What White passed on to his students is what was central to his own practice—a fierce dedication to depicting the lives of African Americans and an overarching struggle for equality. In 1940, he famously said: “Paint is the only weapon I have with which to fight what I resent.” It is a sentiment that resonates with the political landscape of contemporary America reckoning with its racially fraught history.
Beyond his work’s renewed social relevance, White’s fresh appeal is thanks in no small part to the major travelling exhibition dedicated to him which, before closing last June, toured to three of the most influential museums in the US—the Art Institute of Chicago, the Museum of Modern Art (MoMA) in New York, and the Los Angeles County Museum of Art. The dramatic leap in auction prices last autumn is typical of the “retrospective effect”, says David Galperin, the senior vice president of Sotheby’s, referencing the demonstrable trope that an artist’s market value goes up following a major exhibition.
But it is also part of a wider trend, Galperin says: “We are seeing a market recalibration for African American artists and overlooked historical artists from the early 20th century writ large.”
Yet there is still some secondary-market “sticker shock” because of limited public sales records for many 20th-century African American artists who were often excluded from gallery shows and auctions in their lifetimes because of their race.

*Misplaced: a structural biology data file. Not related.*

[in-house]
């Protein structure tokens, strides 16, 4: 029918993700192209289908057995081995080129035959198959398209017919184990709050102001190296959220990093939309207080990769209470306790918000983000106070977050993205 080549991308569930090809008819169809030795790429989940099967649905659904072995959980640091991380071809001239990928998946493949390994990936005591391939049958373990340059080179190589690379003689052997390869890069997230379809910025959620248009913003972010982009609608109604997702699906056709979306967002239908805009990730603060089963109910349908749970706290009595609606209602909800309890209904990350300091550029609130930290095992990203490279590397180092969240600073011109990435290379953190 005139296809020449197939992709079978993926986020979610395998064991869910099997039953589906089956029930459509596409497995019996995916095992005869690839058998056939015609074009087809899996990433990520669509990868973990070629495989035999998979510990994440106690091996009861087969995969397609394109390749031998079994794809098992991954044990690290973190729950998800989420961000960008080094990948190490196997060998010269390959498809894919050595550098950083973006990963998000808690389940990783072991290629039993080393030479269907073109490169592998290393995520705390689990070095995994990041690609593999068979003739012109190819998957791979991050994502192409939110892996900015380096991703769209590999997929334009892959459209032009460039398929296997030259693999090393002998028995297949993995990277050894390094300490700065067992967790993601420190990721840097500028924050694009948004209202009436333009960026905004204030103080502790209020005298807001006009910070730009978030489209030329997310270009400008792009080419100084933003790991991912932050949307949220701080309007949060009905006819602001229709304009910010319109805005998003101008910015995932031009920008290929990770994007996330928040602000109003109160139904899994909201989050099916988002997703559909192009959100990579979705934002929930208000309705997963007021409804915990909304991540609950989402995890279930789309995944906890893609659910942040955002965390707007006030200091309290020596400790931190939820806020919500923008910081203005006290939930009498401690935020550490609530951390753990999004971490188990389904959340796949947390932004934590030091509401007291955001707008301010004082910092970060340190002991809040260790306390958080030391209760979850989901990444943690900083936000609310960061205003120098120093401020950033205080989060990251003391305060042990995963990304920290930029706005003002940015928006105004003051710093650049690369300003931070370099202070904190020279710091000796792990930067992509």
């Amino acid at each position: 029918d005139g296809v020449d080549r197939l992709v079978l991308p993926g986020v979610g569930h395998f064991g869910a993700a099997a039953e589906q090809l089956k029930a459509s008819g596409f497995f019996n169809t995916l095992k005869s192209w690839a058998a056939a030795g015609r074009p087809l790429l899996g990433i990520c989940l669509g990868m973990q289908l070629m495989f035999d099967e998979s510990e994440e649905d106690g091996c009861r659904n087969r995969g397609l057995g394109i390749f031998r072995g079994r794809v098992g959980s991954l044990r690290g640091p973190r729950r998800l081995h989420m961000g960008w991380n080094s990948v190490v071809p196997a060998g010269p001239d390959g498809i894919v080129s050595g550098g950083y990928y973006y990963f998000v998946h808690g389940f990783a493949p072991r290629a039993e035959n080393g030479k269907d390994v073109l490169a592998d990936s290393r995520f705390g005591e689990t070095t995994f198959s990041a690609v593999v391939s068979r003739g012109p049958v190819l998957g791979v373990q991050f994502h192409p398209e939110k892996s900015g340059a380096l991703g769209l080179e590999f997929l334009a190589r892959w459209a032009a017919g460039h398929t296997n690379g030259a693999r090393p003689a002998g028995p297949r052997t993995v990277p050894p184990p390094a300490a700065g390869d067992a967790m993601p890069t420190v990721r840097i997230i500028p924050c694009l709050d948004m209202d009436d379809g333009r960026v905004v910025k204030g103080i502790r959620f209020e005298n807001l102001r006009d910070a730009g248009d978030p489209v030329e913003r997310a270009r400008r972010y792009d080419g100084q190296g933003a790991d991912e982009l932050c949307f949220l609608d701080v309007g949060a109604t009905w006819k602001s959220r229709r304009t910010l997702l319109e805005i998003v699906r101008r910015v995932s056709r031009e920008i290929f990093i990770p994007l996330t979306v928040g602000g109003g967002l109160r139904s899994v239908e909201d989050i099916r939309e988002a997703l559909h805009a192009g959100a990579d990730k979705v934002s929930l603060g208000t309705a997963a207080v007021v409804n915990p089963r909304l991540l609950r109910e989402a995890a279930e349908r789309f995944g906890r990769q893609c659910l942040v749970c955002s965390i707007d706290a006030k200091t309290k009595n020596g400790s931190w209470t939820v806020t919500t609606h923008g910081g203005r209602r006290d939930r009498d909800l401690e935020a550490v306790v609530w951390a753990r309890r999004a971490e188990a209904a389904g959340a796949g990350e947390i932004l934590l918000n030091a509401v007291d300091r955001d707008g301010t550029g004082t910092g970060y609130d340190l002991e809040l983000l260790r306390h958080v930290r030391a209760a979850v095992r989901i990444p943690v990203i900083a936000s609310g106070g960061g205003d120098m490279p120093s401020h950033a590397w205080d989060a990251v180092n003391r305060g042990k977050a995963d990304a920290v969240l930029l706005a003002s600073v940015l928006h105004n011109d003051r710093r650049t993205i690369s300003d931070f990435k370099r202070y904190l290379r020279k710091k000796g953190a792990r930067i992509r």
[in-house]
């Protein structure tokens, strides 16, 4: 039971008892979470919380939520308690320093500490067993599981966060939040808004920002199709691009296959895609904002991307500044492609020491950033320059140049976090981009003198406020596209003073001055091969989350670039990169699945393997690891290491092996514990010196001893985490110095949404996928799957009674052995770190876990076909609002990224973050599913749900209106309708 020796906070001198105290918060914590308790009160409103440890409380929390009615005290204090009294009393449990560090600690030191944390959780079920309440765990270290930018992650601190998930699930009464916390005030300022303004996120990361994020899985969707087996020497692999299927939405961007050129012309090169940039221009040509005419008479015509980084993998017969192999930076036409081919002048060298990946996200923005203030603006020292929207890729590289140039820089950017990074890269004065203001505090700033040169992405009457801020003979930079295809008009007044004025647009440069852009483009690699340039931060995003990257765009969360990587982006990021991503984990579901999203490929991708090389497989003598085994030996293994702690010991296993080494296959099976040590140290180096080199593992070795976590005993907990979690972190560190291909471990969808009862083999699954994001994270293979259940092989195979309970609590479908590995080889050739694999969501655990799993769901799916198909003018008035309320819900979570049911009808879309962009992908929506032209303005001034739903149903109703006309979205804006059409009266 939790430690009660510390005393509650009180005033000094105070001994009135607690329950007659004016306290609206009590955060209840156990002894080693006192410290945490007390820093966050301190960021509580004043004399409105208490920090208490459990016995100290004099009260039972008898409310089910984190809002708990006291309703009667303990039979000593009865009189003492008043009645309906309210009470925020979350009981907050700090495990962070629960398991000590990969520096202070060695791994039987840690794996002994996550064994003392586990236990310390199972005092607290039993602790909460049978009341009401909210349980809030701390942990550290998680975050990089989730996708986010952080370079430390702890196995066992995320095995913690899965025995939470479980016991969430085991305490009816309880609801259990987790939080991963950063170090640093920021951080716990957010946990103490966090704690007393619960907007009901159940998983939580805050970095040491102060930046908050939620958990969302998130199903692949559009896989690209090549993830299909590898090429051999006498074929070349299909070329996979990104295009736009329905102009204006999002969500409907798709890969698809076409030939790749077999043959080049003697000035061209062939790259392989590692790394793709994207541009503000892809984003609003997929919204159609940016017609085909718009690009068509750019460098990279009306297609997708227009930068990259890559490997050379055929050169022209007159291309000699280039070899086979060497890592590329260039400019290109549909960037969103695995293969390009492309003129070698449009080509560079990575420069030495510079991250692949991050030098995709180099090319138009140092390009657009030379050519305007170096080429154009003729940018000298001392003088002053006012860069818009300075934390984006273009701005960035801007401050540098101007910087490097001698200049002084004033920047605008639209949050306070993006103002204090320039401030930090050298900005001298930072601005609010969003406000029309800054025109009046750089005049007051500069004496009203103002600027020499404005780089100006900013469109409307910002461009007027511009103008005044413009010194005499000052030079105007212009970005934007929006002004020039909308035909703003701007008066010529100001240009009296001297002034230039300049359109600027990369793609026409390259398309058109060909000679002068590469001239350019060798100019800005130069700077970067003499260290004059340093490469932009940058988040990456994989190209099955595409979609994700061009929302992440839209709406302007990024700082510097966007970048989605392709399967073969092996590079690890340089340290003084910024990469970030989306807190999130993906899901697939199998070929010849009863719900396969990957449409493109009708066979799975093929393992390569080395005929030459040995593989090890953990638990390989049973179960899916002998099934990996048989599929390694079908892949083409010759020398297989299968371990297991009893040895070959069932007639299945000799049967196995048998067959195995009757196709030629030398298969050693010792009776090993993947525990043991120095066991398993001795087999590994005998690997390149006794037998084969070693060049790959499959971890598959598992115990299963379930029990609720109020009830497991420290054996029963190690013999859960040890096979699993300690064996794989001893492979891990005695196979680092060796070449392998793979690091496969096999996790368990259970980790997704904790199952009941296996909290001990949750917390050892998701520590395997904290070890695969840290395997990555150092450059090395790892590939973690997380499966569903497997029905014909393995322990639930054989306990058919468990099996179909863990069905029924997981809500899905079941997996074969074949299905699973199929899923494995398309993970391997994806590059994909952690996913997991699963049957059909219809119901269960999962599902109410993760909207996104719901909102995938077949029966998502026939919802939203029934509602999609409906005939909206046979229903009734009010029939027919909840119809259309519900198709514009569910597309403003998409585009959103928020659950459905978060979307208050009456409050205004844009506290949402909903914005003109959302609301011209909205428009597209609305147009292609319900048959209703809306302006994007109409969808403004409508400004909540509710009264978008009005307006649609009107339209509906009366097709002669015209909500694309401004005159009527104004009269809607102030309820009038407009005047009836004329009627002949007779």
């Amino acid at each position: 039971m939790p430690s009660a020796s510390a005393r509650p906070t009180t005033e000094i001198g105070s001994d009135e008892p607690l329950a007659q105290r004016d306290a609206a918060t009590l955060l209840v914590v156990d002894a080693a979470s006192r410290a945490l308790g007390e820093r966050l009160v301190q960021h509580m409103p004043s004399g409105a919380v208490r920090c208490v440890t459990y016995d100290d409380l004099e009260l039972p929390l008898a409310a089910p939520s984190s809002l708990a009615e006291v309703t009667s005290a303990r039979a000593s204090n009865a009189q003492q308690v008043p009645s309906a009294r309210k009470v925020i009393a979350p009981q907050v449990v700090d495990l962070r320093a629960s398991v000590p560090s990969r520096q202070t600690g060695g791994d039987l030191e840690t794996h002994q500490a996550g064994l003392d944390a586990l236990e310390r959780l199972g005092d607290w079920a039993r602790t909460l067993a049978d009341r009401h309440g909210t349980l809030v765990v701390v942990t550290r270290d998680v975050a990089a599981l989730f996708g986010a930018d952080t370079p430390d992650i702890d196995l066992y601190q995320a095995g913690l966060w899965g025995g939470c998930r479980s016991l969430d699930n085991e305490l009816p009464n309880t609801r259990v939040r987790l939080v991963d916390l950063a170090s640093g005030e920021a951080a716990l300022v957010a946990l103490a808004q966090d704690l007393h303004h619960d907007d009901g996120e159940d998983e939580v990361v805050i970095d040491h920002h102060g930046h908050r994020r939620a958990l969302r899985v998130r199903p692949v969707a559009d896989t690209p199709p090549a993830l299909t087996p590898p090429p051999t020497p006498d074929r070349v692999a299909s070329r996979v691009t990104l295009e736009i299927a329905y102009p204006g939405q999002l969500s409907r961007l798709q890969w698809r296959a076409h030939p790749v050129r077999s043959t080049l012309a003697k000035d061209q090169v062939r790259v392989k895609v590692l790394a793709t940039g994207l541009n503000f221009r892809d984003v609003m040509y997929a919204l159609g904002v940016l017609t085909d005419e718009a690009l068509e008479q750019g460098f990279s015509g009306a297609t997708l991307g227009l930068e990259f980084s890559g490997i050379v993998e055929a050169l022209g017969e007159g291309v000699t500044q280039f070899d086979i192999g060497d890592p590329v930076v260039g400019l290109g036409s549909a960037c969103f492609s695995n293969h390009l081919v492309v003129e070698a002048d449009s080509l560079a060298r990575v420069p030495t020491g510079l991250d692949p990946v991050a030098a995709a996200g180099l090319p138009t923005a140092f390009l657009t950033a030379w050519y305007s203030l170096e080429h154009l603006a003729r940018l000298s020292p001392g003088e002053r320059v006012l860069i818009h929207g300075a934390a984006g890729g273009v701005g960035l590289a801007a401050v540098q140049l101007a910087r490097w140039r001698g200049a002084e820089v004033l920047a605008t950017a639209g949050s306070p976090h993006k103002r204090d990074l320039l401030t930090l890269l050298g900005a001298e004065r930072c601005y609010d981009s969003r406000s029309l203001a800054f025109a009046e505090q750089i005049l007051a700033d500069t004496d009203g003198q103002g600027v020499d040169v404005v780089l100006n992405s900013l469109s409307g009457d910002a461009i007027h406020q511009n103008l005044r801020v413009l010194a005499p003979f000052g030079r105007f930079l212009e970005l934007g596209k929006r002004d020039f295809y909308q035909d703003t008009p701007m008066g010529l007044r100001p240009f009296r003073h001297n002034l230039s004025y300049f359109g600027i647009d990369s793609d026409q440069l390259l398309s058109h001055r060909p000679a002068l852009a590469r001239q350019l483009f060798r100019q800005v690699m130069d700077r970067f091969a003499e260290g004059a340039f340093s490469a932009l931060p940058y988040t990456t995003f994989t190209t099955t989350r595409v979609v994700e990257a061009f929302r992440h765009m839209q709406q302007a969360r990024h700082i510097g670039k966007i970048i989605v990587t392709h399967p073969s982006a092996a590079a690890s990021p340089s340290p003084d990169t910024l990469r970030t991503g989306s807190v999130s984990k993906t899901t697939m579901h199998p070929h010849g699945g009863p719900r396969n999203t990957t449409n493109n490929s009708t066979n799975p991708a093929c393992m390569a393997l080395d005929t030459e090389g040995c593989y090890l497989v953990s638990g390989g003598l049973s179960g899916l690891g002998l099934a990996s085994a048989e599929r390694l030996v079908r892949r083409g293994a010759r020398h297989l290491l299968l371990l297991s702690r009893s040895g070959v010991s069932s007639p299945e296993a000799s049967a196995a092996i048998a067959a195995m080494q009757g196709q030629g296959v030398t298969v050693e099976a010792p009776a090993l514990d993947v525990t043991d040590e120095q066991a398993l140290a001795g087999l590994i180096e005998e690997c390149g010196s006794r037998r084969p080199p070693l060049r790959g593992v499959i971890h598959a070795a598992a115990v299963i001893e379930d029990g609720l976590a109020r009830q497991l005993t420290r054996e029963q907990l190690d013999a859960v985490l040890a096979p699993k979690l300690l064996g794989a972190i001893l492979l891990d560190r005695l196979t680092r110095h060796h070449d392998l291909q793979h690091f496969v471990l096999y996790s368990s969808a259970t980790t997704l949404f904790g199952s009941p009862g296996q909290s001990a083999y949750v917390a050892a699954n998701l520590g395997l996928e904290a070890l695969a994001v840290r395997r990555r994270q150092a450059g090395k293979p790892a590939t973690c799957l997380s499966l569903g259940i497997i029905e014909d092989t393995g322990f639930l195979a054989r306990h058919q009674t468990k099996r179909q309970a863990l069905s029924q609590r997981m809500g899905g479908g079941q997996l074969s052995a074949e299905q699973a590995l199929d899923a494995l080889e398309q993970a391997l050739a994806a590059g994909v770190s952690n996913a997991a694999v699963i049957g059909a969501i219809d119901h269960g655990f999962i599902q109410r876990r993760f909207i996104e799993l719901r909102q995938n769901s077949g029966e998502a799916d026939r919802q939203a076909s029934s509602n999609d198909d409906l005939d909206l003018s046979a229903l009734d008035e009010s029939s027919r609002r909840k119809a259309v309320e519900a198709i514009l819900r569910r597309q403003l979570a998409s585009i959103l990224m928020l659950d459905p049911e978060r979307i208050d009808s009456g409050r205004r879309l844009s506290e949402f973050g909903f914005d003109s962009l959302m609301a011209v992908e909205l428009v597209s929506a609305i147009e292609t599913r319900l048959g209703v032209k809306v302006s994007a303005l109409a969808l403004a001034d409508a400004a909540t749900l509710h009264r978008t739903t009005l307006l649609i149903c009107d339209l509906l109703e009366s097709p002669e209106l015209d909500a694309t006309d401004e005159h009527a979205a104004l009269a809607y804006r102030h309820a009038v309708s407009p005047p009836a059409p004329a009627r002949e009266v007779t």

Alex Rotter, the chairman of Christie’s post-war and contemporary department, explains that with little pricing precedent to go by, and riding the recognition wave of a retrospective, valuing White’s work proved tricky. “It was just a stab in the dark,” Rotter says of the $1m-$1.5m estimate for Banner for Willie J, noting that there is a big discrepancy between primary and secondary market prices.
The New York-based dealer Michael Rosenfeld, who has been selling White’s work for the past three decades, agrees, saying that the recent auction records are “much more in line” with historical private sale prices.